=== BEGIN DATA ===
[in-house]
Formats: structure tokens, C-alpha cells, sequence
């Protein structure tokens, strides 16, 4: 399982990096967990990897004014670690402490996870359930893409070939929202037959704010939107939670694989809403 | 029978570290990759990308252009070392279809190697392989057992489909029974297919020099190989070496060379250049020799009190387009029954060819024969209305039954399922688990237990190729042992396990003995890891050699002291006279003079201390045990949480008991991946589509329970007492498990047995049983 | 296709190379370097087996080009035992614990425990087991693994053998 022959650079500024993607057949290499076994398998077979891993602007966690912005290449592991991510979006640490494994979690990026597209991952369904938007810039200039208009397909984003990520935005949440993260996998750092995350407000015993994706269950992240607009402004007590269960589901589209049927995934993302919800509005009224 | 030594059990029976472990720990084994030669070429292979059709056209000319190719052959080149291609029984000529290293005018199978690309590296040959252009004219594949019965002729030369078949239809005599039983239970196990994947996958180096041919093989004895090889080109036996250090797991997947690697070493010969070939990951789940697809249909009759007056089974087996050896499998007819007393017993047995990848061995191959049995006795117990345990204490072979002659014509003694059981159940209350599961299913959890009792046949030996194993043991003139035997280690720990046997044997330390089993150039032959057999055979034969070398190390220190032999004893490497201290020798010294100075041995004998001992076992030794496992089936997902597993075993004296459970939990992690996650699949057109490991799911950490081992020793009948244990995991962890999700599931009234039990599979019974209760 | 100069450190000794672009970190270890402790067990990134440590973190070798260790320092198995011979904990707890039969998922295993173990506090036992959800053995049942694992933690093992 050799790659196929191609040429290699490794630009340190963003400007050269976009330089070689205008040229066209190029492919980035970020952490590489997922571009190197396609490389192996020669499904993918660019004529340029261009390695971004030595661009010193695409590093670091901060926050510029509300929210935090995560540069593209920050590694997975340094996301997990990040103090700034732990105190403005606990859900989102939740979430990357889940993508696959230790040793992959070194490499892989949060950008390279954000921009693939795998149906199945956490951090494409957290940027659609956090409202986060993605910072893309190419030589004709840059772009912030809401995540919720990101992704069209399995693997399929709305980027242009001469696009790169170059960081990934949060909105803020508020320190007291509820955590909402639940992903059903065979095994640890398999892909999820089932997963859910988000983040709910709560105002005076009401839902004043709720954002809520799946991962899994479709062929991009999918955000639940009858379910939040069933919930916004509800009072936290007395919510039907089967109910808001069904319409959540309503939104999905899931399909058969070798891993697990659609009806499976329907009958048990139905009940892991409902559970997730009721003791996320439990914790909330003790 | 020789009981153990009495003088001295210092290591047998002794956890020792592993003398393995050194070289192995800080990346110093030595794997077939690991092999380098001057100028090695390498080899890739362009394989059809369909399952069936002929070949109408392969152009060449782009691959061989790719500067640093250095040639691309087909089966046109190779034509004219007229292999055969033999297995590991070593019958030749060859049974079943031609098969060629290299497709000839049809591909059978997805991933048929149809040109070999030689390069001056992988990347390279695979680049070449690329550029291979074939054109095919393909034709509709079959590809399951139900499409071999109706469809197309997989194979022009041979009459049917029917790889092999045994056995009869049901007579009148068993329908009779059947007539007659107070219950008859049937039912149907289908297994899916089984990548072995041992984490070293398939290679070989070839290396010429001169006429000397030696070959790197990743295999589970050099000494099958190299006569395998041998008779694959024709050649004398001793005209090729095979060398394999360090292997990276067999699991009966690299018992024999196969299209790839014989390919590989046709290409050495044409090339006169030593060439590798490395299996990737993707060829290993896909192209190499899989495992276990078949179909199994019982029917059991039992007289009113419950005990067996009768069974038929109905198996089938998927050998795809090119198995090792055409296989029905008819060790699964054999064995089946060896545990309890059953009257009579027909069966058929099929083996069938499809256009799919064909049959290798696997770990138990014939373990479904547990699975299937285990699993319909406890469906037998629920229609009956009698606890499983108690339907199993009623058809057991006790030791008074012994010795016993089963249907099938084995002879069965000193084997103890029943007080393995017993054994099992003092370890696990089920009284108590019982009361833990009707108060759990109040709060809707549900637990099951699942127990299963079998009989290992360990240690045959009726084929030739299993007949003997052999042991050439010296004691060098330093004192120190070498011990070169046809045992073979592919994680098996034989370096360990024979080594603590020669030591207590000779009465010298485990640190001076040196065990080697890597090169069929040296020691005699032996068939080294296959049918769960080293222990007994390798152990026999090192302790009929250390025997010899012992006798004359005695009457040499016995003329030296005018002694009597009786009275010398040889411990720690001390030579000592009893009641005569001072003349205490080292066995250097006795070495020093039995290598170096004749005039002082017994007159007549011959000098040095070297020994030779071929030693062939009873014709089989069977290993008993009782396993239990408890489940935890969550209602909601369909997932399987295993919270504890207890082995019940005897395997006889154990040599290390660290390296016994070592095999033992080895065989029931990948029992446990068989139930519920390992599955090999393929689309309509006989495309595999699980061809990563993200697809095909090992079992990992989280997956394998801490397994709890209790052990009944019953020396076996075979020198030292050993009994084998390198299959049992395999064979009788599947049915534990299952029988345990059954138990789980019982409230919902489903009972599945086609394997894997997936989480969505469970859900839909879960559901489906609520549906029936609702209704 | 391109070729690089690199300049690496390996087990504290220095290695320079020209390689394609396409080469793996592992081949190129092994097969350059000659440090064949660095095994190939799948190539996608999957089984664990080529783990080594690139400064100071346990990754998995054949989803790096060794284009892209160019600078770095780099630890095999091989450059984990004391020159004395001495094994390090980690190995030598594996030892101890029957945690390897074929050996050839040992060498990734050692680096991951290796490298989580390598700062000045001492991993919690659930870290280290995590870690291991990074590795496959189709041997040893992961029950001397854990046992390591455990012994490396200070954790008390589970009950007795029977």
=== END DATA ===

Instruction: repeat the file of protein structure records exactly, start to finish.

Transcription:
[in-house]
Formats: structure tokens, C-alpha cells, sequence
């Protein structure tokens, strides 16, 4: 399982990096967990990897004014670690402490996870359930893409070939929202037959704010939107939670694989809403 | 029978570290990759990308252009070392279809190697392989057992489909029974297919020099190989070496060379250049020799009190387009029954060819024969209305039954399922688990237990190729042992396990003995890891050699002291006279003079201390045990949480008991991946589509329970007492498990047995049983 | 296709190379370097087996080009035992614990425990087991693994053998 022959650079500024993607057949290499076994398998077979891993602007966690912005290449592991991510979006640490494994979690990026597209991952369904938007810039200039208009397909984003990520935005949440993260996998750092995350407000015993994706269950992240607009402004007590269960589901589209049927995934993302919800509005009224 | 030594059990029976472990720990084994030669070429292979059709056209000319190719052959080149291609029984000529290293005018199978690309590296040959252009004219594949019965002729030369078949239809005599039983239970196990994947996958180096041919093989004895090889080109036996250090797991997947690697070493010969070939990951789940697809249909009759007056089974087996050896499998007819007393017993047995990848061995191959049995006795117990345990204490072979002659014509003694059981159940209350599961299913959890009792046949030996194993043991003139035997280690720990046997044997330390089993150039032959057999055979034969070398190390220190032999004893490497201290020798010294100075041995004998001992076992030794496992089936997902597993075993004296459970939990992690996650699949057109490991799911950490081992020793009948244990995991962890999700599931009234039990599979019974209760 | 100069450190000794672009970190270890402790067990990134440590973190070798260790320092198995011979904990707890039969998922295993173990506090036992959800053995049942694992933690093992 050799790659196929191609040429290699490794630009340190963003400007050269976009330089070689205008040229066209190029492919980035970020952490590489997922571009190197396609490389192996020669499904993918660019004529340029261009390695971004030595661009010193695409590093670091901060926050510029509300929210935090995560540069593209920050590694997975340094996301997990990040103090700034732990105190403005606990859900989102939740979430990357889940993508696959230790040793992959070194490499892989949060950008390279954000921009693939795998149906199945956490951090494409957290940027659609956090409202986060993605910072893309190419030589004709840059772009912030809401995540919720990101992704069209399995693997399929709305980027242009001469696009790169170059960081990934949060909105803020508020320190007291509820955590909402639940992903059903065979095994640890398999892909999820089932997963859910988000983040709910709560105002005076009401839902004043709720954002809520799946991962899994479709062929991009999918955000639940009858379910939040069933919930916004509800009072936290007395919510039907089967109910808001069904319409959540309503939104999905899931399909058969070798891993697990659609009806499976329907009958048990139905009940892991409902559970997730009721003791996320439990914790909330003790 | 020789009981153990009495003088001295210092290591047998002794956890020792592993003398393995050194070289192995800080990346110093030595794997077939690991092999380098001057100028090695390498080899890739362009394989059809369909399952069936002929070949109408392969152009060449782009691959061989790719500067640093250095040639691309087909089966046109190779034509004219007229292999055969033999297995590991070593019958030749060859049974079943031609098969060629290299497709000839049809591909059978997805991933048929149809040109070999030689390069001056992988990347390279695979680049070449690329550029291979074939054109095919393909034709509709079959590809399951139900499409071999109706469809197309997989194979022009041979009459049917029917790889092999045994056995009869049901007579009148068993329908009779059947007539007659107070219950008859049937039912149907289908297994899916089984990548072995041992984490070293398939290679070989070839290396010429001169006429000397030696070959790197990743295999589970050099000494099958190299006569395998041998008779694959024709050649004398001793005209090729095979060398394999360090292997990276067999699991009966690299018992024999196969299209790839014989390919590989046709290409050495044409090339006169030593060439590798490395299996990737993707060829290993896909192209190499899989495992276990078949179909199994019982029917059991039992007289009113419950005990067996009768069974038929109905198996089938998927050998795809090119198995090792055409296989029905008819060790699964054999064995089946060896545990309890059953009257009579027909069966058929099929083996069938499809256009799919064909049959290798696997770990138990014939373990479904547990699975299937285990699993319909406890469906037998629920229609009956009698606890499983108690339907199993009623058809057991006790030791008074012994010795016993089963249907099938084995002879069965000193084997103890029943007080393995017993054994099992003092370890696990089920009284108590019982009361833990009707108060759990109040709060809707549900637990099951699942127990299963079998009989290992360990240690045959009726084929030739299993007949003997052999042991050439010296004691060098330093004192120190070498011990070169046809045992073979592919994680098996034989370096360990024979080594603590020669030591207590000779009465010298485990640190001076040196065990080697890597090169069929040296020691005699032996068939080294296959049918769960080293222990007994390798152990026999090192302790009929250390025997010899012992006798004359005695009457040499016995003329030296005018002694009597009786009275010398040889411990720690001390030579000592009893009641005569001072003349205490080292066995250097006795070495020093039995290598170096004749005039002082017994007159007549011959000098040095070297020994030779071929030693062939009873014709089989069977290993008993009782396993239990408890489940935890969550209602909601369909997932399987295993919270504890207890082995019940005897395997006889154990040599290390660290390296016994070592095999033992080895065989029931990948029992446990068989139930519920390992599955090999393929689309309509006989495309595999699980061809990563993200697809095909090992079992990992989280997956394998801490397994709890209790052990009944019953020396076996075979020198030292050993009994084998390198299959049992395999064979009788599947049915534990299952029988345990059954138990789980019982409230919902489903009972599945086609394997894997997936989480969505469970859900839909879960559901489906609520549906029936609702209704 | 391109070729690089690199300049690496390996087990504290220095290695320079020209390689394609396409080469793996592992081949190129092994097969350059000659440090064949660095095994190939799948190539996608999957089984664990080529783990080594690139400064100071346990990754998995054949989803790096060794284009892209160019600078770095780099630890095999091989450059984990004391020159004395001495094994390090980690190995030598594996030892101890029957945690390897074929050996050839040992060498990734050692680096991951290796490298989580390598700062000045001492991993919690659930870290280290995590870690291991990074590795496959189709041997040893992961029950001397854990046992390591455990012994490396200070954790008390589970009950007795029977």